There are a variety of ways to ensure that test 1722 exits to the correct one of A2 1710 and B2 1716. One simple way is to push the appropriate return address (i.e., the address of A2 or B2) at the end of A1 and B1, respectively. In this embodiment, test 1722 simply pops the address off the stack and branches to it. Alternatively, if the number of calls is known—which is the case in the example shown in FIG. 17A—a boolean, integer, or other appropriate variable could be set such that test 1722 branches correctly. A more powerful approach is to use special variables added for the purposes of obfuscation. If an obfuscation variable (OV) has different values in A and B (at least through X), this fact can be used to choose the appropriate branch from test 1722. For example, if OV7 is 3 in A and 5 in B, test 1722 can compare OV7 to a constant equal to 4 and use the result to decide which way to branch. As a further example, if some other OV is known to have the same value in both nodes, this fact can also be used by test 1722. For example, if OV2 is 9 in both A and B, the value of OV7+5 could be tested against it. Moreover, if no known OV (or combination of OV) has different values in A and B, an OV that is dead in both A and B can be selected and set to different values in A1 and B1, although this may be easier for an attacker to detect.

In general, it is desirable to use OV that were set a relatively long distance from the test in which they are used (e.g., test 1722). For example, it would be desirable to set the OV to different values in the furthest dominator of A that only reaches B by going through A, and in the furthest dominator of B that does not reach A. Distinct assignments can be made there to the OV—for example, arbitrary small integers can be assigned—and the knowledge of these values can be propagated—not just live to A and B, but available to all nodes reached from A and B in which other assignments have not been inserted. Moreover, if there are other OV known at the point where this OV is to be set, greater obfuscation can be achieved by setting the OV using a value computed from the other known OV, rather than simply assigning it a literal constant.

Note that an operand is “available” to A from a block B if, in each block in SUCC(B) that leads to A (other than A itself), it is available to A and is not redefined. The “available” state is not generally tracked with live/dead variable analysis, because optimizing compilers are typically not designed to add extra computations, but it can be tracked using essentially similar techniques. In general, it is possible to use either a fresh OV, or an existing OV that is available to A in a node that pre-dominates A and is available to B in a node that pre-dominates B, and is either live in both with distinct known values or is not live in at least one of them (in which case it is set to a distinct value). Using a fresh OV tends to maximize regions of availability, while reusing an OV presumably makes it harder for an attacker to keep track of what the OV really records. Moreover, to minimize overhead (and clues), if there is an OV that is live or available in either A or B, but dead in the other, a distinct value can be assigned to it using a single assignment as far back as possible on the dead side.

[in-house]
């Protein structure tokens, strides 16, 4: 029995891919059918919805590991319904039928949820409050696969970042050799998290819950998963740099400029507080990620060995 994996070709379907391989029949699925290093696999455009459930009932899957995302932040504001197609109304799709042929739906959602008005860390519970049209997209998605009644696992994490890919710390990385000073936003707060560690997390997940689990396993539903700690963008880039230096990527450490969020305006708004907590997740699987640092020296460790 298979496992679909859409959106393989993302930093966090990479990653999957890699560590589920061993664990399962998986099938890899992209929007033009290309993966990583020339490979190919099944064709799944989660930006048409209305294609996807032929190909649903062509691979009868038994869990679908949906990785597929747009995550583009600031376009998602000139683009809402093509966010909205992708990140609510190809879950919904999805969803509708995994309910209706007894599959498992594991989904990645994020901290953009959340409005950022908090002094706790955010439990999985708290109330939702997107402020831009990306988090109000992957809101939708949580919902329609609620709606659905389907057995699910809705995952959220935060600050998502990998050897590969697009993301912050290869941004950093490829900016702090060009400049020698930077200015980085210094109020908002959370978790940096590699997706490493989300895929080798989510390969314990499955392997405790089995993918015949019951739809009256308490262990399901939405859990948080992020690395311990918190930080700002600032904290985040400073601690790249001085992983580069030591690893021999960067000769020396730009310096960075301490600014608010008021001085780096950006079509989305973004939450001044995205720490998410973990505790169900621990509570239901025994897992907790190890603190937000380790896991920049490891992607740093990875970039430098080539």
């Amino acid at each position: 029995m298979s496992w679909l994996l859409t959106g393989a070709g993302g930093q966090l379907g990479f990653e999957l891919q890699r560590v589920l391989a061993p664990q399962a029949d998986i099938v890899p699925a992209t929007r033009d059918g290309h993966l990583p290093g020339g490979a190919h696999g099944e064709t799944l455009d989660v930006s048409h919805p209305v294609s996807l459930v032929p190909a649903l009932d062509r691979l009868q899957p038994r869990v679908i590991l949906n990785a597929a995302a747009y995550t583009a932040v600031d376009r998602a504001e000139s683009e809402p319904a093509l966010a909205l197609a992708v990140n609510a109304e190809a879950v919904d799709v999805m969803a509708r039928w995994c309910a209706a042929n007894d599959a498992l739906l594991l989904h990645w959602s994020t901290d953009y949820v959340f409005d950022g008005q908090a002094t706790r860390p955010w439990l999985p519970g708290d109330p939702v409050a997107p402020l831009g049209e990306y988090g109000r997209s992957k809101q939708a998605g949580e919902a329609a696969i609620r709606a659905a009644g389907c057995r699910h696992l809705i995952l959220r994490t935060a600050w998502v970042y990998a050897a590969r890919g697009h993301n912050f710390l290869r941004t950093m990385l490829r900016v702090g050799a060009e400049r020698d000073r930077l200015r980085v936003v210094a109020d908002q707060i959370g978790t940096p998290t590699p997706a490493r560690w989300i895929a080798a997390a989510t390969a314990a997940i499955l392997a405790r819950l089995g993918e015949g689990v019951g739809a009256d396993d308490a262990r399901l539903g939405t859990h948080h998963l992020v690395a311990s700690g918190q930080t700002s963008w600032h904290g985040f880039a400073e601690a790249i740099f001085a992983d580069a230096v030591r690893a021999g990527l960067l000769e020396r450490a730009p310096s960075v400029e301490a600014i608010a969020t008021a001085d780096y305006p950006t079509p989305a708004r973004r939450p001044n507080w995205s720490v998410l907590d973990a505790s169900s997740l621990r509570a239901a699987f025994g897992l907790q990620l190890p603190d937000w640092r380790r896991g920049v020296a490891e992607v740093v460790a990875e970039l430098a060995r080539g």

The code fusion technique described above does not get much more complicated when the common sequence appears in three or more basic blocks. However, when the branching factor gets large enough, it is advantageous to convert the branching controls from a sequence of conditional branches to a jump table. To increase stealth, this should be done when the branching factor reaches approximately the size at which a compiler would convert to a jump table.

The values of OVs that are used in conditional branches are relatively unconstrained, and will be stealthier if they are not all taken from a small set. However, when a jump table is used, it is generally advantageous to have a reasonably compact set of possible values for a single OV. The generation of these values can be simplified by processing the largest replica sets first, and assigning contiguous or nearly contiguous values to their OV, thus enabling the construction of relatively compact jump tables. In addition, a few non-reachable values can be placed in such a jump table to provide disinformation.

Note that a degenerate case of code fusion occurs when X is empty. In this case, code is not actually overlayed or fused, but complexity is nonetheless introduced into the control flow graph, as more basic blocks, joins, and conditional branches will be present.

Although it has been implicitly assumed that A and B can be broken up without worrying about, or affecting, their meaning, this may not be a safe assumption when the condition code (e.g., part of the hardware state) is live between instructions. Accordingly, some local analysis should be performed—using, for example, conventional defined-used bookkeeping—to ensure that instructions are not inserted that change the condition code at a point where it is live (i.e., used before being set again).